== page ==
Personally: in most approaches I would go with an SDHC camcorder from one of the major manufacturers such as Sony, Canon, JVC or Panasonic. Canon is supposedly coming out with something that is comparable to models already offered by the others in the $3k to $5k arena. Choices and reasons for purchasing one over the other are also "all over the board" with CMOS, CCD, lens quality, XLR audio, etc. as well as HD, HDV, AVCHD and other factors often being "deal-breakers" on a highly SUBJECTIVE level as opposed to any really critical technological differences or advantages/disadvantages.

2.) Reading and research will instantly generate a host of opinions, again often subjective, predictions and colorful analyses regarding "trends" in this industry - shifts and career-changing advancements and digressions in technology divert "trends" on a daily, if not hourly, schedule, making yesterday's trend tomorrow's mistaken assumption. The question is, unintentionally or otherwise, ambiguous and there is NO single, or even multiple, applicable perfect response. All in this arena will have to have the qualifier "IMHO" attached.

3.) The "issues" regarding various formats and their ease of use, or not, with available, popular or not, software and programs are abundantly identified on virtually ANY thread of ANY video or editing or computer or software related forum. Again, an abundance of information is available for the researcher seeking information regarding these "issues" simply by entering a suitable phrase to Google search.

Sorry for the possibly FALSE assumptions made by myself and others in responding to your initial noobe post, but the responses are valid within the perimeters of your open-ended and ambiguous WAY GENERAL opening paragraph and questions. Being a former career journalist I quickly learned that specific and pointed questions brought me better answers/responses than say, asking a pro sports personality "How do you feel today?" and expecting him to delve into the positive/negative aspects of contract negotiations, or what team/player is the best, etc.

Specific and pointed questions, offering variables and your own investigatory insights for comparison would have possibly resulted in a more positive response to your initial introduction to Videomaker Forums.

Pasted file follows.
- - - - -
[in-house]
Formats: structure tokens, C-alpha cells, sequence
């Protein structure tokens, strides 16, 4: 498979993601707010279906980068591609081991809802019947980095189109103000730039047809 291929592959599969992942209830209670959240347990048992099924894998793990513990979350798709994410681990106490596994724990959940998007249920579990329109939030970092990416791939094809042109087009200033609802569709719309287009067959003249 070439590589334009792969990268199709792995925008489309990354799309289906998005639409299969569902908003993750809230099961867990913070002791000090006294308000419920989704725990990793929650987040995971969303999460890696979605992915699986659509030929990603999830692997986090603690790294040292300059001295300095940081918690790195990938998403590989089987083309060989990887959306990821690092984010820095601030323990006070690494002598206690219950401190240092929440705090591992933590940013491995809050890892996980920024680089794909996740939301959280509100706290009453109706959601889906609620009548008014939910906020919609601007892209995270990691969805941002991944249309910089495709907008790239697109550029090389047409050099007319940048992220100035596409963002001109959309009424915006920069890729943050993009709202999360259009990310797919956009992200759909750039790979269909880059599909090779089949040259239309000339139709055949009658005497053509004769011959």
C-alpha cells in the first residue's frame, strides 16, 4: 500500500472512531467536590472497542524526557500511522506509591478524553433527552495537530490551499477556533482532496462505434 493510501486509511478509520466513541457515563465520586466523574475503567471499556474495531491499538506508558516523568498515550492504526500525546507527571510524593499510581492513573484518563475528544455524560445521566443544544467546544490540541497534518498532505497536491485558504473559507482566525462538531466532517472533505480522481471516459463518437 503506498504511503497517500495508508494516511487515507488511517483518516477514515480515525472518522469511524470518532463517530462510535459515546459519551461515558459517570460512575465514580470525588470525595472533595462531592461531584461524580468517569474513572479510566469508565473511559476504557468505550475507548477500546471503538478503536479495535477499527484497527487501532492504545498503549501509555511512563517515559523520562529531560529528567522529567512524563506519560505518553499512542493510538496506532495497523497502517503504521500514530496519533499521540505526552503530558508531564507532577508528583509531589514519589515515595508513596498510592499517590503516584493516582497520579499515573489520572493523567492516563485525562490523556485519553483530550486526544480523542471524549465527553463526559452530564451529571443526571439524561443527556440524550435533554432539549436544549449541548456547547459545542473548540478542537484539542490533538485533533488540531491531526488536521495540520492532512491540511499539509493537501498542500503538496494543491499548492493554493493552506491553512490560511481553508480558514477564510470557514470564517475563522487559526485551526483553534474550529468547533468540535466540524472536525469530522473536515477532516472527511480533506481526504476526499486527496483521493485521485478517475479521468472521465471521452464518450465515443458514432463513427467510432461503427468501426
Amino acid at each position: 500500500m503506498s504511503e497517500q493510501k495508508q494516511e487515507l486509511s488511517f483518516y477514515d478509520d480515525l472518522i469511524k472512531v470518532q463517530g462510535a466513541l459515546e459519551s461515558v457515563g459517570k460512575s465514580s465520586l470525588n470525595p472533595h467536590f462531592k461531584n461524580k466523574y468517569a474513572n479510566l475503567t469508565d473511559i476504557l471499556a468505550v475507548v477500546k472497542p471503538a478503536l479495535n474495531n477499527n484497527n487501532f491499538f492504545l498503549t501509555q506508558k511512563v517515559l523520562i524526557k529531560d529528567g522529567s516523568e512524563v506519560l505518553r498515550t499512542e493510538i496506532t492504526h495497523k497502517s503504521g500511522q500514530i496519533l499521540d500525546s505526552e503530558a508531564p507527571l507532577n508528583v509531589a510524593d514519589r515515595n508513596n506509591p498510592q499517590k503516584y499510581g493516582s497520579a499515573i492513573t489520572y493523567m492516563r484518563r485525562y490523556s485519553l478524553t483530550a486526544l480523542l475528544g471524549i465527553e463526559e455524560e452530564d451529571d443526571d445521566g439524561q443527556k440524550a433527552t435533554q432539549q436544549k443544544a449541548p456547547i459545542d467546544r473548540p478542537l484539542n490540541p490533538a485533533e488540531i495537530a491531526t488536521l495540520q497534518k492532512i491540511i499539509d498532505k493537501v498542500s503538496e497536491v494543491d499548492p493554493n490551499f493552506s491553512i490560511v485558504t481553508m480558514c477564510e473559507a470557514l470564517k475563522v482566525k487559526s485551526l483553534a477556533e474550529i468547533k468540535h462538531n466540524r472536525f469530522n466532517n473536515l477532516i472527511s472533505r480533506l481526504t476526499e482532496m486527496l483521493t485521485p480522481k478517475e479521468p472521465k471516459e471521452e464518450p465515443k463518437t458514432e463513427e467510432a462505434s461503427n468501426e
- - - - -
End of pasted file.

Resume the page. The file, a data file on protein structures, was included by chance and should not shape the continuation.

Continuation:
Tom Skowronski's picture
Last seen: 6 years 3 weeks ago
Joined: 09/29/2008 - 9:15pm

Listen up fellow posters, this gentleman asked 3 simple questions and not only did his questions go unanswered but he was mocked. This is the Videomaker forum, where people come to get their questions ANSWERED especially if they don't have the experience. However, this person does and not only that, he did not deserve to be left without any answers or even dare to be mocked. Now lastly, no one needs to show anything before posting any questions here.... if it relates to video they have every right to post ANY question. There is no requirement to post their credentials, that is not a rule of this forum nor is it any reason to poke fun at someone who has a need for an answer.

Associate Editor
tskowronski@videomaker.com
VM Customer Support: 1-800-284-3226


EarlC's picture
Last seen: 6 months 4 days ago
Joined: 10/15/2008 - 1:15am
Plus Member Moderator

Tom, please read my e-mail to you regarding this. Sincerely, Earl Chessher


grinner's picture
Last seen: 6 years 9 months ago
Joined: 12/29/2007 - 2:56am

  • What is the current camcorder and video file format of choice for folks who fit in that niche?
  • There is no niche in event coverage. It varies, the people who cover events vary, the end products vary and therefor, the gear varies.

  • What are the industry trends these days?
  • Same as ever. People pay as little as they can for the most they can get. One man bands are on the rise as a result but that's due to better and cheaper gear, not demand.

  • What about non-linear editing software? Are you running into any issues as you migrate to HD?
  • No. It's very easy to buy according to needs as long as ya don't buy into Avid's "creative marketing."

    I recomend just shooting an event videographer in the filed and as a sit down interview as your how-to video. Not knowing these things makes it obvious you'd be a better candidate as a buyer of such a video than an instructor in one. I'm not trying to be mean in saying that. I don't make how to sew videos because I don't know much about it.